Her father came from San Salvador and her mother from Colombia, but Diana Gabriel was born in the United States and grew up mostly in Shelby. So, who was she, she wondered, aside from being an academically gifted student, a sister to two brothers and the daughter of immigrant parents from two different countries?
It took becoming a Catamount for Gabriel to discover the answer to that question, and once she did, others took notice.
As such, Gabriel, a 19-year-old Western Carolina University senior double-majoring in criminal justice and forensic anthropology, recently was selected as a member of Latinx 20 Under 20 Class of 2020, a North Carolina competition that focuses on elevating the best and brightest Latinx students across the state. The competition is hosted by LatinxEd, a nonprofit educational initiative formed in 2018 and based at the University of North Carolina at Chapel Hill, to support Latinx students and immigrant families striving for higher education and greater opportunity.
Each year, LatinxEd hosts a gala to honor its 20 Under 20 classes, but because of COVID-19 restrictions, Gabriel and the class’s other 19 members were honored for their achievements during a virtual gala, which featured video speeches from each classmate and video montages of the honorees and their families. The students were judged on their scholarship, community service and leadership.
Such public recognition as a “trailblazing student” validated Gabriel’s long and emotional journey to find her place in the world, and she is grateful for the acknowledgement. “I came from a homogeneously similar environment where I didn’t have Latinx friends, just because there was really nobody like me,” Gabriel said. “My mom is Colombian and my dad is Salvadoran, so first of all, not only was I different, I also was mixed, so it was hard to grasp who I was and what my ethnicity was.”
But that changed, Gabriel said, when she enrolled last year at WCU after earning her associate in arts degree and her high school diploma through the early college program at Cleveland Community College. When she first arrived on WCU’s campus, she felt alone and unsure of herself until she helped found Mujeres Con un Proposito (Women with a Purpose), a WCU club that offers community service-centered volunteer opportunities for the university’s Latinx students. She serves as the club’s vice president and credits its members with helping her find a home-away-from-home, her voice and eventually her identity. “From there, I started developing my own ideas, my own view of myself,” Gabriel said. “It was a very busy year of just personal growth and development.”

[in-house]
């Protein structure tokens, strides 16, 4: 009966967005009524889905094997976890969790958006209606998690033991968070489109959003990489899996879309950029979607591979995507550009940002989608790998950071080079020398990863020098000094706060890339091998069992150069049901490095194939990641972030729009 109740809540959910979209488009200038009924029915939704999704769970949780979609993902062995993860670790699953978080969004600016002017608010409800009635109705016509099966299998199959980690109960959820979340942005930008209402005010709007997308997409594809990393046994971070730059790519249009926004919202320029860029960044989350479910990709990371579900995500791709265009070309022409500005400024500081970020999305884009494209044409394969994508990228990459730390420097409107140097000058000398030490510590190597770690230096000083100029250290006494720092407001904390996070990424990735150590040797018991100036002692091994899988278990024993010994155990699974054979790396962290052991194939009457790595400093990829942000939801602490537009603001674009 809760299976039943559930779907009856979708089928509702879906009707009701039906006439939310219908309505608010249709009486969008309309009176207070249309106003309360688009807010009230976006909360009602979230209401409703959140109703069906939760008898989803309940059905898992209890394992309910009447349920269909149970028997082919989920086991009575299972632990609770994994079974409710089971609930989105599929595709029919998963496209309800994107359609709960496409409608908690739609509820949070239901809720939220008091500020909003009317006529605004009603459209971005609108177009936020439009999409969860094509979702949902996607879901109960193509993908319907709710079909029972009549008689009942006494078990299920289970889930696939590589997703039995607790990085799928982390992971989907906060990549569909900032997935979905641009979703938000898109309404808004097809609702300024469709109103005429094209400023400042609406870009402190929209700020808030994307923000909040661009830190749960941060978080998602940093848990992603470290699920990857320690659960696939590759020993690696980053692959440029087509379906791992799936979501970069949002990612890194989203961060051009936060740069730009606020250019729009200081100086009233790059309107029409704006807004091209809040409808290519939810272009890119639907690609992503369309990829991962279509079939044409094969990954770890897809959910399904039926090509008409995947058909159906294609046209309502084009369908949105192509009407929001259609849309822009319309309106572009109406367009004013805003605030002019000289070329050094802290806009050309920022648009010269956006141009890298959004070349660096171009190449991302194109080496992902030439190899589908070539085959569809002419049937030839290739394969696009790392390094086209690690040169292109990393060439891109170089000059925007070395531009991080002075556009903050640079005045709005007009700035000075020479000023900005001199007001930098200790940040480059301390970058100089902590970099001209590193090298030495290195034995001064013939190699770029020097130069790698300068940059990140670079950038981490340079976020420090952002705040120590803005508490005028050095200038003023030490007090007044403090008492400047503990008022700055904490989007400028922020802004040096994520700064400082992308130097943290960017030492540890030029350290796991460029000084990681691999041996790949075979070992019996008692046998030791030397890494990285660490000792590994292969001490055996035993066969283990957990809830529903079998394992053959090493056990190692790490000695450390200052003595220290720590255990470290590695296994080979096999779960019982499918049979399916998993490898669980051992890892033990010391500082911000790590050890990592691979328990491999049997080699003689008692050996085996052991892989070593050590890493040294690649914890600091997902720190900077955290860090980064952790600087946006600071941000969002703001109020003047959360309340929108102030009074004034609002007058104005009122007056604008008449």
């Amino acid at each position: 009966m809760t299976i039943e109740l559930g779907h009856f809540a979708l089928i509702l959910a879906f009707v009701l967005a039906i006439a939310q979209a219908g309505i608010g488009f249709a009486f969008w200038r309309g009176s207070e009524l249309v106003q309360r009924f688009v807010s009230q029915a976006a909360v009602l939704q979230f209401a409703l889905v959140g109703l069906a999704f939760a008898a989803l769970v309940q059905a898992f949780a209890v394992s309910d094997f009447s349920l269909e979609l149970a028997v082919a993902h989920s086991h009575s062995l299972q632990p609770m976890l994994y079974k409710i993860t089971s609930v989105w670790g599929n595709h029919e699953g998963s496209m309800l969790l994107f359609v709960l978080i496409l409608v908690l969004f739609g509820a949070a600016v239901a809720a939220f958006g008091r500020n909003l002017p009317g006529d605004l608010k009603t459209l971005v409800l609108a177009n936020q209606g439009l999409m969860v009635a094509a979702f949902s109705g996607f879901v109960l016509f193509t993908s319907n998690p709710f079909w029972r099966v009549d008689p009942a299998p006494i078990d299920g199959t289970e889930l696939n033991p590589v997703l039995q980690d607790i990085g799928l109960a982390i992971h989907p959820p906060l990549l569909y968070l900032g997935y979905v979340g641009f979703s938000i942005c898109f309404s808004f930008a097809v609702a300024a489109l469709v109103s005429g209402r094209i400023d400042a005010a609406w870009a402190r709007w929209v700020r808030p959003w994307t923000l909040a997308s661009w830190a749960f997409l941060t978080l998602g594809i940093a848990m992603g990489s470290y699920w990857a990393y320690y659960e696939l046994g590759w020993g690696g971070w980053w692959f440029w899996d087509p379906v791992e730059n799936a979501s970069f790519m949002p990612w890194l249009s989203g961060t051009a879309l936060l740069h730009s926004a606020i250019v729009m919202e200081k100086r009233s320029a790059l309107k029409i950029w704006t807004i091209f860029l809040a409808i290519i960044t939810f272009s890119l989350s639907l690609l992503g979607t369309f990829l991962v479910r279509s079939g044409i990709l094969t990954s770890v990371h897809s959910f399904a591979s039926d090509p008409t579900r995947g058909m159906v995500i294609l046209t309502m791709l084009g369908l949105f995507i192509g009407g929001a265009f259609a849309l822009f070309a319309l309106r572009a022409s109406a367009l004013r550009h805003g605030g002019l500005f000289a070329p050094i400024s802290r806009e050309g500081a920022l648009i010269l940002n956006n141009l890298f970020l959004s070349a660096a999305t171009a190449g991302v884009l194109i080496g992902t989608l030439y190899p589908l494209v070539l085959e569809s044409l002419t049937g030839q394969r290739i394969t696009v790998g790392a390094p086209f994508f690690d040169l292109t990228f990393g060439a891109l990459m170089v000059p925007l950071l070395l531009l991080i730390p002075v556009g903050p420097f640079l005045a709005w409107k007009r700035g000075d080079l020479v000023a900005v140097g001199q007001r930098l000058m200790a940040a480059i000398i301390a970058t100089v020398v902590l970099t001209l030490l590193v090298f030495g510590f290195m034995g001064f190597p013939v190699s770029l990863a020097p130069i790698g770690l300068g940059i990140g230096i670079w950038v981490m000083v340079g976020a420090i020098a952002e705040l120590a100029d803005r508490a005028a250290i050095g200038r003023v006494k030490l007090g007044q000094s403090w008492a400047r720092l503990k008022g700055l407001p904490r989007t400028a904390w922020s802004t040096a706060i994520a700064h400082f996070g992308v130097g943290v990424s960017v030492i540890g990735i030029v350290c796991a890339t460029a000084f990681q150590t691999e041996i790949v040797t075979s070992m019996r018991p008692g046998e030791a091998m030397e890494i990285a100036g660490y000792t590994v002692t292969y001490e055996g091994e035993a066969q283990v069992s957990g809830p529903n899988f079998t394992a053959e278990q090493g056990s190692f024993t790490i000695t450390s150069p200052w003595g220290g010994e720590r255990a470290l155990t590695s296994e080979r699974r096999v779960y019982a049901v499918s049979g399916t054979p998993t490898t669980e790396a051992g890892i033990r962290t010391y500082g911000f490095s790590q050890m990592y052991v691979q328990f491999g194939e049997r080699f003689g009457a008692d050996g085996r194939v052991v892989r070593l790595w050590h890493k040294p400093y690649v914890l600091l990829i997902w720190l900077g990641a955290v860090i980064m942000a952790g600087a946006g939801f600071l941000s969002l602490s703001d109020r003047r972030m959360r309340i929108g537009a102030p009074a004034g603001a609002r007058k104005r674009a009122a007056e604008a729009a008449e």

Melissa Birkhofer, director of WCU’s U.S. Latinx studies program, and faculty adviser to MCP, said Gabriel was a natural selection for the 20 Under 20 award, not only for her impact on other students through her community outreach projects, but for paving the way for the young women who come after her. “Diana has demonstrated exceptional scholarship, leadership and commitment to her communities,” Birkhofer said.
During Gabriel’s pre-recorded virtual gala speech, she said helping other young Latinx women find their voices, too, means pushing back against long-held cultural norms that are oppressive to females. “I say this because I have been there,” she said. “Growing up, ‘you look prettier when you keep your mouth shut’ was always what I would hear. And I know it was meant as a joke, but I took it to heart and grew up thinking that people didn’t want to hear my opinion. The Latinx women before me, my mentors, they helped me find my voice and helped me learn to express my opinions. Now I’m not afraid to stand up and rally for change, whether that be poverty-related issues, addressing machismo in Latinx culture or simply helping young girls find the confidence within themselves.”
Gabriel said her dream after graduating is to become a crime scene investigator and eventually a doctor of forensic pathology, goals she knows will require patience and determination. She wants to serve as a bridge between law enforcement and marginalized groups who don’t feel their voices are always heard or respected during an investigation. “This will be a long journey, but I’m ready for it,” she said. “I think you just have to fall in love with the idea of learning and the idea that good things take time.”
Gabriel has come a long way from her first year at WCU when she arrived as a teenager unsure of who she was and unable to speak to others for fear of rejection.
“The Latinx community that I have grown to know and love has taught me that I have the power within myself to speak up,” she said. “I have the power within myself to be strong and I have the power within myself to support others.”